>> most misused feature in C++.
>> If a library can be implemented externally, it should. Linking to a
> library
>> is minor problem. Inlining/templating will only
>> - add compilation time. E.g. profile build of a simple program which uses
>> BGL takes several minutes for me. Yes, program_options is not as large,
> but
>> what if you add 20 small libraries...
> Execution Monitor incomparably smaller. Weren't you the one who requested
> inline version of it?

No. At least I don't remeber having asked for it.

>> - add distribution size. E.g. if program_options is accepted in Boost,
> next
> It's really minor point. We use CLA parsing only once in application.

Who's "we"? My project has at least 3 command line applications and there's
no need to compile program_options three times.

>> > 7. Overblown interfaces
>> >
>> > In my taste interface to many major classes unreasonably overblown,
> which
>> > is not a kind of practice we should promote. See cmdline and
>> > option_description interface for example.
>> I can only say that my taste differs. The level of cohesion of
>> option_description seems pretty high for me.
> class cmdline access methods:
> option_name()
> option_index()
> raw_option_name();
> option_value();
> option_values();
> argument();
> arguments();
> You obviously struggle from need to provide on one hand container
> interface, on the other iterator one.
> Plus instead of N methods returning
> properties of option there should be one that returns foe example 'option'
> structure.

... which 'option' structure would contain the same set of methods? Let's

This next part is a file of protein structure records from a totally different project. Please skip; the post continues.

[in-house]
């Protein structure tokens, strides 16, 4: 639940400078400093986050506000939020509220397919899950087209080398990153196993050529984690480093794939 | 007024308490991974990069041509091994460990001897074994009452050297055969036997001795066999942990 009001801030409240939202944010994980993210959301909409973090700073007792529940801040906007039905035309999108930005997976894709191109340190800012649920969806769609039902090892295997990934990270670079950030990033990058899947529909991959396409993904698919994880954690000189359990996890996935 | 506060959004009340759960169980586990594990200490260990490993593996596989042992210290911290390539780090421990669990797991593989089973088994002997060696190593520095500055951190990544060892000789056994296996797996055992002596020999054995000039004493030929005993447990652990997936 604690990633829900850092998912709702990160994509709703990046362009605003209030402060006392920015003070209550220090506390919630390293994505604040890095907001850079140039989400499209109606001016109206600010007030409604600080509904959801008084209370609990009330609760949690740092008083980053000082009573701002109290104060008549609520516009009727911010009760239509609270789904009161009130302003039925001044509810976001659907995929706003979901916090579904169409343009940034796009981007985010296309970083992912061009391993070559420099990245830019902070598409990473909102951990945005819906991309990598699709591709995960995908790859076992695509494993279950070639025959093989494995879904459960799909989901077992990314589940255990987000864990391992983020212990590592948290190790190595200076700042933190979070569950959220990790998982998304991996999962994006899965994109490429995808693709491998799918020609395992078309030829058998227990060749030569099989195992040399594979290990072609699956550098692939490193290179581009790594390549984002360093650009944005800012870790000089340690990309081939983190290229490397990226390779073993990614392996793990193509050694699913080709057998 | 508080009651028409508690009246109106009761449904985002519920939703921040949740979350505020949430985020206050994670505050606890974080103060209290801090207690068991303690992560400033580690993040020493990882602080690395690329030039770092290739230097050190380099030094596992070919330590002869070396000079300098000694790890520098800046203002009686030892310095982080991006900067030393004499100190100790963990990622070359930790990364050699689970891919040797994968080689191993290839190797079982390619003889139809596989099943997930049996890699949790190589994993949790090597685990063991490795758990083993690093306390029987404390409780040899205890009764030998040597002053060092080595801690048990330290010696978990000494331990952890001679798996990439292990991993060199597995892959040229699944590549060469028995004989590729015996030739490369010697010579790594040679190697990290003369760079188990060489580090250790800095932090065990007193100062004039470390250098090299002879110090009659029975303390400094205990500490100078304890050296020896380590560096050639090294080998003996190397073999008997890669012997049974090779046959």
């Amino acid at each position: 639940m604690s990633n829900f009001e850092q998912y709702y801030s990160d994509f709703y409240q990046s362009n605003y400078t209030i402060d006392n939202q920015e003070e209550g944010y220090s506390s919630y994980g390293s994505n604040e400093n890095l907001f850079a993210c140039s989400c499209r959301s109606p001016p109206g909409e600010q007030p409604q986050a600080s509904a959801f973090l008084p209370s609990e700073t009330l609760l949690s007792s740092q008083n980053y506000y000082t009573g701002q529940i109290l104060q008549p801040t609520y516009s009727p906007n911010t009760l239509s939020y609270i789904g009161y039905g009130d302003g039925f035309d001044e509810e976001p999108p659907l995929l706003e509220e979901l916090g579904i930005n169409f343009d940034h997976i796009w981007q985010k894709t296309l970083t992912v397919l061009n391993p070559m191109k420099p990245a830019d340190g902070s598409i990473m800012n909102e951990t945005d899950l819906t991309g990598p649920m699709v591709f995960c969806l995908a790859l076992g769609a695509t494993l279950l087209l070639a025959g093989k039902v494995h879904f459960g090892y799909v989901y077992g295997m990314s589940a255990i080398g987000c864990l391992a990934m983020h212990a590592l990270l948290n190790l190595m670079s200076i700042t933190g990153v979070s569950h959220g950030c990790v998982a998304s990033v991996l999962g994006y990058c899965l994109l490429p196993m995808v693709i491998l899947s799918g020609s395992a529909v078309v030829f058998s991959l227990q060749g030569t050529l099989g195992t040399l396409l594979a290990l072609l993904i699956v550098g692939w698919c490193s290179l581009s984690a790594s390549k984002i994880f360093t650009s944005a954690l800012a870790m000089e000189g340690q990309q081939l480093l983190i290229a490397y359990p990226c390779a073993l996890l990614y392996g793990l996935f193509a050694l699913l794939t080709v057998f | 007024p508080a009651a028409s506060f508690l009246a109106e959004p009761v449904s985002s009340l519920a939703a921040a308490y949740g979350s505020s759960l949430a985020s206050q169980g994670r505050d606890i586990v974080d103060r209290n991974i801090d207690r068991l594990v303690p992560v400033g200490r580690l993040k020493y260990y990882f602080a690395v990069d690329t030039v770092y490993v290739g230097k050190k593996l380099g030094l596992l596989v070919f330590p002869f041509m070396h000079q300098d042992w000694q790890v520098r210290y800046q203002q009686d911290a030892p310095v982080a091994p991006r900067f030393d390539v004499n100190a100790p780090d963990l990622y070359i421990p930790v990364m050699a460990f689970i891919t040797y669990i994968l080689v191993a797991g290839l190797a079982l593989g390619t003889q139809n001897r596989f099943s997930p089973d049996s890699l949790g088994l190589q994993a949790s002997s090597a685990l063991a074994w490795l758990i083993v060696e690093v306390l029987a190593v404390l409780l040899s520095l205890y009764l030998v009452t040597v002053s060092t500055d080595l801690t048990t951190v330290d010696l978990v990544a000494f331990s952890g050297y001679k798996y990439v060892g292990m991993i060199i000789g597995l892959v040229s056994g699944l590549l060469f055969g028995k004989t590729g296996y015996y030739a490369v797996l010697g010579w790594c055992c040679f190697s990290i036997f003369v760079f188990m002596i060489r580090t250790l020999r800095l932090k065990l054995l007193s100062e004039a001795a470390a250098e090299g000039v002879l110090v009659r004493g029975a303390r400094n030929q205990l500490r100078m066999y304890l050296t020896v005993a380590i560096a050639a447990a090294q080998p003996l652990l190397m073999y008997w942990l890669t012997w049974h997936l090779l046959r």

consider the needs of 'cmdline' clients. You have

   cmdline cmd(....);
   while(++cmd) {
        if (cmd.at_option()) {

With iterators, that would become

   for(cmdline_iterator i(...), e; i != e; ++i) {
        if (i->is_option()) {

Wait! Again, what's 'value_type'. Some imaginary 'option_or_argument' class?
boost::variant? boost::any? Yep, that would be an interator, but you gain
nothing. It will be only input iterator, and with such a specialized
'value_type', that to use that iterator, you need to known that you're
dealing with command line --- there's no place for genericity.

I'd probably buy your argument if you'd say that one can devise class
'option' and make command line parser, config file parser and something
else parser iterator, with 'option' as the value type. That would be nice,
but it can't be done. cmdline has addition 'raw_option_name' member
function, and config_file cannot return arguments. The interfaces are a bit

>> > 8. Separators handling
>> >
>> > Library silently assign special meaning to space symbol. The way
>> > parsing is designed there is no way to use parameter names with spaces
>> > inside.
>> Right -- in command line. Do you need it there?
> I did not get you answer. What I need is an ability to write like this:
> my_prog --service name=>Repository ...
> Here parameter name is service name, separator is string "=>", value is
> 'Repository'.

Nope. It's not supported by cmdline class.

>> > 9. Multi-pass parsing support
>> >
>> > I did not find any support for the multi-pass parsing. What I mean is
> that
>> > every parser parse CLAs and eats what it understand and leave the rest.
>> > It's important feature that require special support inside the library
>> Could you please clarify why it's important feature? The proposed library
>> allows to combine options_description instances, parse the command line,
>> and then pass the result to interested modules.
> It's important for me as Boost.Test developer ;-). I need to swallow